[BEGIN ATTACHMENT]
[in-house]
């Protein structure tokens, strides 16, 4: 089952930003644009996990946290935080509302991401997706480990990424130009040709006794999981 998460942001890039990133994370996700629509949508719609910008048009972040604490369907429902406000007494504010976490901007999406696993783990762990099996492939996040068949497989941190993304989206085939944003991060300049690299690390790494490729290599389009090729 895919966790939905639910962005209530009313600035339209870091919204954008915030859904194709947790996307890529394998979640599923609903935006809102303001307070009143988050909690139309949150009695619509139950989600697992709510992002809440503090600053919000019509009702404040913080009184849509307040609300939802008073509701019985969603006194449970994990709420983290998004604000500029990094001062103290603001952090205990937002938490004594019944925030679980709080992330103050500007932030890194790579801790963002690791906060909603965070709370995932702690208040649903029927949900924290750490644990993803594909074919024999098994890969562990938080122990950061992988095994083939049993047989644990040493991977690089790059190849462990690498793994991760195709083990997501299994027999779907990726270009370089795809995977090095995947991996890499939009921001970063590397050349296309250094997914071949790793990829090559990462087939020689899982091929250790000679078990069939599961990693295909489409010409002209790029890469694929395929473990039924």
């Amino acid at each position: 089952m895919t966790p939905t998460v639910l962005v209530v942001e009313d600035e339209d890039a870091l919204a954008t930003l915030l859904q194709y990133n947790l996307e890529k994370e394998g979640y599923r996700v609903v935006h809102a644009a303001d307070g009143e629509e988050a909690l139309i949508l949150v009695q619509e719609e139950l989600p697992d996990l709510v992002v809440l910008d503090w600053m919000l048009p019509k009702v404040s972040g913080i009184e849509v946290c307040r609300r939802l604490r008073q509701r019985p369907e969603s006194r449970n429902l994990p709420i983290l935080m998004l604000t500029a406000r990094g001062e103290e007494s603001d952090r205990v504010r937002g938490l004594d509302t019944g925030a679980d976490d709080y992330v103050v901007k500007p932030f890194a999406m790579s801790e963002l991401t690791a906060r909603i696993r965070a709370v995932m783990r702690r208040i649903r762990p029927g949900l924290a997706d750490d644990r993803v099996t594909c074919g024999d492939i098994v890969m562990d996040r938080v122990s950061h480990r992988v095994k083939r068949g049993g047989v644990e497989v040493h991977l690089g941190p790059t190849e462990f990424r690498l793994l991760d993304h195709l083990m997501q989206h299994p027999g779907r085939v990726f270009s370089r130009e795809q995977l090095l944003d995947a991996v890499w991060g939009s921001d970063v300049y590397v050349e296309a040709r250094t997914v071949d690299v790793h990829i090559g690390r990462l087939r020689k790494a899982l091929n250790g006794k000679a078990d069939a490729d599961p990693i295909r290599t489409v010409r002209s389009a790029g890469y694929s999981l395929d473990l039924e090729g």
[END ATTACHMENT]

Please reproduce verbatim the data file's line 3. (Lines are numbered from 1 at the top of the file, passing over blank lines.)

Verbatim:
């Amino acid at each position: 089952m895919t966790p939905t998460v639910l962005v209530v942001e009313d600035e339209d890039a870091l919204a954008t930003l915030l859904q194709y990133n947790l996307e890529k994370e394998g979640y599923r996700v609903v935006h809102a644009a303001d307070g009143e629509e988050a909690l139309i949508l949150v009695q619509e719609e139950l989600p697992d996990l709510v992002v809440l910008d503090w600053m919000l048009p019509k009702v404040s972040g913080i009184e849509v946290c307040r609300r939802l604490r008073q509701r019985p369907e969603s006194r449970n429902l994990p709420i983290l935080m998004l604000t500029a406000r990094g001062e103290e007494s603001d952090r205990v504010r937002g938490l004594d509302t019944g925030a679980d976490d709080y992330v103050v901007k500007p932030f890194a999406m790579s801790e963002l991401t690791a906060r909603i696993r965070a709370v995932m783990r702690r208040i649903r762990p029927g949900l924290a997706d750490d644990r993803v099996t594909c074919g024999d492939i098994v890969m562990d996040r938080v122990s950061h480990r992988v095994k083939r068949g049993g047989v644990e497989v040493h991977l690089g941190p790059t190849e462990f990424r690498l793994l991760d993304h195709l083990m997501q989206h299994p027999g779907r085939v990726f270009s370089r130009e795809q995977l090095l944003d995947a991996v890499w991060g939009s921001d970063v300049y590397v050349e296309a040709r250094t997914v071949d690299v790793h990829i090559g690390r990462l087939r020689k790494a899982l091929n250790g006794k000679a078990d069939a490729d599961p990693i295909r290599t489409v010409r002209s389009a790029g890469y694929s999981l395929d473990l039924e090729g």